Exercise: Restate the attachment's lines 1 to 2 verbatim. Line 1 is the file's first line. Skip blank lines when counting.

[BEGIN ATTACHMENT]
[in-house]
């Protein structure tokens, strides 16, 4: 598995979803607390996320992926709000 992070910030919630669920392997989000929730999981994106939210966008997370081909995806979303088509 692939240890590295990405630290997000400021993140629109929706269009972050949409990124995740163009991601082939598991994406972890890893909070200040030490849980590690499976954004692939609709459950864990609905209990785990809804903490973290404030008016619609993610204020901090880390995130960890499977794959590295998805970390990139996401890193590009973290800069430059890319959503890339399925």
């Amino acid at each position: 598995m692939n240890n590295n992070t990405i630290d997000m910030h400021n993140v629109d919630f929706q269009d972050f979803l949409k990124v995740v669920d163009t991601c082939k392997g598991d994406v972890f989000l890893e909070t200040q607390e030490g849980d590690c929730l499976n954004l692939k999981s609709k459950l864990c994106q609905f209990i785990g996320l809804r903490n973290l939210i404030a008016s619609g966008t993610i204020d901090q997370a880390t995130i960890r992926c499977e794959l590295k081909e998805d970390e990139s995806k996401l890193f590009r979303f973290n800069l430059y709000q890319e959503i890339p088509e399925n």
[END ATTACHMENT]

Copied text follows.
[in-house]
């Protein structure tokens, strides 16, 4: 598995979803607390996320992926709000 992070910030919630669920392997989000929730999981994106939210966008997370081909995806979303088509 692939240890590295990405630290997000400021993140629109929706269009972050949409990124995740163009991601082939598991994406972890890893909070200040030490849980590690499976954004692939609709459950864990609905209990785990809804903490973290404030008016619609993610204020901090880390995130960890499977794959590295998805970390990139996401890193590009973290800069430059890319959503890339399925």